I've worked in Day Cares and church nurseries enough to see countless block towers sabotaged. I bet you've seen them too. A child constructs a tower by tediously placing blocks one by one and then someone comes along and knocks it over. And the result is always the same, the tower builder is devastated. I can't tell you how many kids I've had to console over crashed towers. I also couldn't count the times I've warned kids to stay away from someone's tower lest they accidentally knock it over.
I knocked over Hallie's tower this morning. I didn't mean to. In fact, I helped her build it all day yesterday.
She had EDA today. Don't ask me what that stands for, but I know it's a contest where she reads poetry and prose and performs dramatically. It's really important to her; so important that she asked me to wake her up at five-something this morning so she could be ready.
Yesterday I picked her up from school and we headed to the mall. I offered to buy her the pair of shoes she's been wanting since last Fall. She needed new shoes (Shallow or not, I think every girl knows that wearing something new gives you a little extra flair). She was thrilled. We had stimulating conversation. We talked about how her little sister had been hurt by some unkind words at school. We talked about the power of words. She helped me pick out some picture frames for my new bookshelf, we then ended our short date with a Coke and some chocolate. I was so happy to have had the time to invest in her, particularly with her having a big day the next day. Last night as she rehearsed I beamed with her as she recited her monologue about having Wonderbread stuck in her braces. She's practiced for days.
She bolstered out of bed this morning and was ready in near fifteen minutes. She walked in with her hair in a high bun. I reminded her that she'd said last night that she was going to wear it in a low, side bun, my favorite way she wears her hair. And then as she left the room, it occurred to me that she was ready, but hadn't washed her hair.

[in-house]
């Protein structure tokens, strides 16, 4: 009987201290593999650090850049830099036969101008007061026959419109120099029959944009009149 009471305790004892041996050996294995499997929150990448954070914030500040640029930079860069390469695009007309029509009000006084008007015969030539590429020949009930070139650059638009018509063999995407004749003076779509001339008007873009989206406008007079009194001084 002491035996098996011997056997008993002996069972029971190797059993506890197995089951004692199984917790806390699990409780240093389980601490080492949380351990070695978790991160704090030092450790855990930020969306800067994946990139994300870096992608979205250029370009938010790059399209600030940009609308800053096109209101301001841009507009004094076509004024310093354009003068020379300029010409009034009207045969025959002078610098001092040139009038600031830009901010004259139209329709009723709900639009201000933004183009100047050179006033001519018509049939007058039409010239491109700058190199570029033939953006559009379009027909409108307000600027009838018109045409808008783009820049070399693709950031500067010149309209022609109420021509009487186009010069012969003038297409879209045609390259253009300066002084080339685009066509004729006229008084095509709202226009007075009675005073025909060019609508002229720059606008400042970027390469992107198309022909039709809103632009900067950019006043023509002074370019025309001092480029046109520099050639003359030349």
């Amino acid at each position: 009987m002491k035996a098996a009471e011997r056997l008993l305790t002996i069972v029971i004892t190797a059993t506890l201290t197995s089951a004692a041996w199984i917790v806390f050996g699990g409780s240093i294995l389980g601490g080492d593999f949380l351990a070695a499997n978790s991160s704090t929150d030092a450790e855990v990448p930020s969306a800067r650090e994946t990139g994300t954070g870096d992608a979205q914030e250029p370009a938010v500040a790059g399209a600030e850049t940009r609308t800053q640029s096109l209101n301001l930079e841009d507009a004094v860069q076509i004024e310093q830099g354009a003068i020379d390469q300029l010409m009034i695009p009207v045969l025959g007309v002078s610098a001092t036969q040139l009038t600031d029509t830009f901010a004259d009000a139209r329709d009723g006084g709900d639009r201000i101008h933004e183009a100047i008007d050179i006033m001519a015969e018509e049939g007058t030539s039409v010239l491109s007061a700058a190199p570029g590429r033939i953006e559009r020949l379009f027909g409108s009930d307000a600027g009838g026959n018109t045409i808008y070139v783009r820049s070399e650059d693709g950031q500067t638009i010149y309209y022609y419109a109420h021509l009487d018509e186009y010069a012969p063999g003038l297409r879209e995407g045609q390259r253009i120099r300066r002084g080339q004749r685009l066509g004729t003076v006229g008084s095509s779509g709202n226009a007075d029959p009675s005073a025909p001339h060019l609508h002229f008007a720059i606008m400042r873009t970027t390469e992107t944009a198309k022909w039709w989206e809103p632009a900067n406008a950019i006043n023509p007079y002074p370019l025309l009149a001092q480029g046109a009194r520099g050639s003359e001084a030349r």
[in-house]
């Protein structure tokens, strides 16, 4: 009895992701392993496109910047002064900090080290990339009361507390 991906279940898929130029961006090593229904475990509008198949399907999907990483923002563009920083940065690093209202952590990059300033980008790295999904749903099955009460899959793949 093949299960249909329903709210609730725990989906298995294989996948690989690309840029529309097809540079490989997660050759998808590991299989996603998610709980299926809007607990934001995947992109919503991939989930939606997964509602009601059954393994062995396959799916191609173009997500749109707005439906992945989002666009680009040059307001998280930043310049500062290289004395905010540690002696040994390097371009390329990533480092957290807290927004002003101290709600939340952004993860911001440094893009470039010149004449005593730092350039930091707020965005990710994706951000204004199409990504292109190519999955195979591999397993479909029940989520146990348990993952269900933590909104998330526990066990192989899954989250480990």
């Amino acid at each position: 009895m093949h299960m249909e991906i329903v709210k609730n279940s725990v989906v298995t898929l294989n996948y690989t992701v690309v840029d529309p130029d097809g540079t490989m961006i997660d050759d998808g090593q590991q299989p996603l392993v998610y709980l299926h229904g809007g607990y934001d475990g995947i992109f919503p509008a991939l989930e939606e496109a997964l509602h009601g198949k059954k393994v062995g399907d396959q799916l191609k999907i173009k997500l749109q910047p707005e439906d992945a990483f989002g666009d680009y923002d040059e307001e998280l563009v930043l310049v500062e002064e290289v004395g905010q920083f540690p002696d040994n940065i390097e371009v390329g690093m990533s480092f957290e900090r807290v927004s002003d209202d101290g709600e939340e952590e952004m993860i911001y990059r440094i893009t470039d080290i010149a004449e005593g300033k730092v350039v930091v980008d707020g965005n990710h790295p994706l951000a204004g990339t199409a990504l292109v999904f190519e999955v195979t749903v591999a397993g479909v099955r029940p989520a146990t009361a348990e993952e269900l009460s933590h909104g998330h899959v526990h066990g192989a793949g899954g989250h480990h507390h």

And that's when I crashed her tower.
With urgency I knocked on the bathroom door jogging her memory of the condition of her hair when she doesn't wash it daily. Giving her a picture of herself as an impending greasy mess, I made her wash her hair so she "might be presentable" to a panel of judges. In less than two minutes I demolished an entire framework of confidence building and the effort I'd put in to let her know how valued she is. No. This morning, all she heard was I don't care how good your acting is, your appearance doesn't cut it. Those aren't the words I used, but I'm pretty sure that's what she heard.
We expect small children to wrecklessly destroy towers, but we never expected we'd be moms destroying our own kids' towers.
Towers can be rebuilt, but the more a tower has to be put together again piece by piece, the more that tower is going to be guarded. Towers aren't always built easily.
Everybody wants their tower to be safe.
Moms are good at helping their children build towers. We clap and cheer them on. We speak words of unconditional love and affirmation into their lives, only to undo those words when we barge into their safe zone and speak wrecklessly.